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Ice out dates on New England lakes have been affected as well with a trend in ice out dates occurring earlier over the past 100 years. Ice-out dates are readily available indicators of climate conditions. Ice-out is the day the majority of the lake is melted in the spring. Data has been recorded for many years on the major lakes in the Northeast. Frozen lakes in New England are used for many purposes from recreational to commercial purposes. Snowmobiling, ice fishing, and sled-dog racing attract many tourists and are important to the Northeasts tourism economy. These results suggest the New England region is experiencing a warming trend affecting winter sports on regional lakes. (Wake) Ice-out dates have considerable year-to-year variations. Average ice-out for many lakes in New England occur 6 days earlier than in 1925. Over the last 30 years data shows average ice-out occurring 13 days earlier in 2000 compared to 1970. Lake Champlain in Vermont has been recording ice-out for over 186 years. Over that time the lake did not completely freeze over for 31 winters. Half of the years the lake didnt freeze over occurred since 1970. This information further supports rising temperatures in New England. (Wake) Temperatures play a major role in winter precipitation, since 1899 the average annual temperature in the Northeast has increased by 1.8 degrees. Over the last 30 years, winter temperatures have increased by 4.4 degrees and continue to rise. (Wake)

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Snowfall in New England has decreased significantly in favor of rain during the last half of the 20th century, according to a study by the U.S. Geological survey.(Geologists) The study adds further evidence of warming over the years and could be trouble to businesses that depend on skiers and snowmobilers. Information from weather sites all over New England have measured a trend from 1949 to 2000 with significantly less snow over that time period. (Geologists) Looking at just the economic impact of the state of New Hampshire and winter sports, skiing and snowboarding generates more than $650 million a year. Snowmobiling, another major winter sport in the area generates $3 billion a year for the regional economy. Ice fishing derbies as well have been a big part of the winter season and draw many tourists to the area bringing customers to local businesses helping to keep local economies strong. (New) Concluding my research Ive found that if we dont change the way we do things and global warming continues, by the end of the 21st century winter sports could be a thing of the past for New England.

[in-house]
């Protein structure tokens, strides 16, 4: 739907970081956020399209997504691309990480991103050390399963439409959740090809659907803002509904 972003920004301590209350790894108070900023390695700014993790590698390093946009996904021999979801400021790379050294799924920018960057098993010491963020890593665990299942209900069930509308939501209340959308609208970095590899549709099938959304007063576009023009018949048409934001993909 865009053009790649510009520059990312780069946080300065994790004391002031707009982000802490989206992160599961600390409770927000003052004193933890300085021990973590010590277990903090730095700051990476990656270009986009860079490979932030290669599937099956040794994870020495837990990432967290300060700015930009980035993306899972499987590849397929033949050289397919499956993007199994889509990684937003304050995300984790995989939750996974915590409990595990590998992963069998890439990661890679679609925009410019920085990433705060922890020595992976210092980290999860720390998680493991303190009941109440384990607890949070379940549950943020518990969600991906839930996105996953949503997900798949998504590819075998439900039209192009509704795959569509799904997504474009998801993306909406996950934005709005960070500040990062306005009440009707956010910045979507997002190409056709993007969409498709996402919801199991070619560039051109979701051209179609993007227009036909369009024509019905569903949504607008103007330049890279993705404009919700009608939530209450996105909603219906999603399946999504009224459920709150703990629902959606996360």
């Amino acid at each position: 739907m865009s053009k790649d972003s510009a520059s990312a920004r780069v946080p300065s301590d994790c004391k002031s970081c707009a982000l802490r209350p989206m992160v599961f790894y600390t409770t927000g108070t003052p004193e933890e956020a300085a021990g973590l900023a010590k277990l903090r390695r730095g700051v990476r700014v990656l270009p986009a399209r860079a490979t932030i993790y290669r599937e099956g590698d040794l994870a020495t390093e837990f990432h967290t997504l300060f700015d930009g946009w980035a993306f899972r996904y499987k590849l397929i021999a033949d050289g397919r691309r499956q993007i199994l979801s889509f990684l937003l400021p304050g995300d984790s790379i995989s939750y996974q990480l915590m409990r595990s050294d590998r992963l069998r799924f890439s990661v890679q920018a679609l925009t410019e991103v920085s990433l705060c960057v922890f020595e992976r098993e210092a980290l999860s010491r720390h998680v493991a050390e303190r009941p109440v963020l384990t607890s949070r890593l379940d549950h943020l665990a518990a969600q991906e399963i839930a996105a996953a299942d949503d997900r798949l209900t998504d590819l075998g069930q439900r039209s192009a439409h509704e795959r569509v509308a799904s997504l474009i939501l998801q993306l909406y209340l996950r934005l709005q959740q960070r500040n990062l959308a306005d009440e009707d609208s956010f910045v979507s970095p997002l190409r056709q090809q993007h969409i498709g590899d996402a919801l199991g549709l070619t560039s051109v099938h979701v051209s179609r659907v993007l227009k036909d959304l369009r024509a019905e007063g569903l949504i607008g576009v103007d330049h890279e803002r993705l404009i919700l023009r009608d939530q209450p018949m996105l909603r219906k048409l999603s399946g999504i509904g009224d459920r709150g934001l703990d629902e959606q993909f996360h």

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Works Cited
"Geologists: Snowfall in New England on Decline." Hour [Norwalk] 27 July 2004: A23. Print. "Global Warming Impact Zones | U.S. New England." The Select Committee for Energy Independence and Global Warming. Web. 14 Dec. 2011. Keim, Barry, and Barret Rock. "THE NEW ENGLAND REGIONS CHANGING CLIMATE." New England Regional Assessment. Web. 15 Dec. 2011. "New Hampshire: Confronting Climate Change in the U.S. Northeast." Climate Choices. Union of Concerned Scientists. Web. 14 Dec. 2011. "Northeast." United States Global Change Research Program. Web. 14 Dec. 2011. Wake, Cameron. "Indicators of Climate Change in the Northeast over the Past 100 Years.Climate and Farming. Web. 14 Dec. 2011.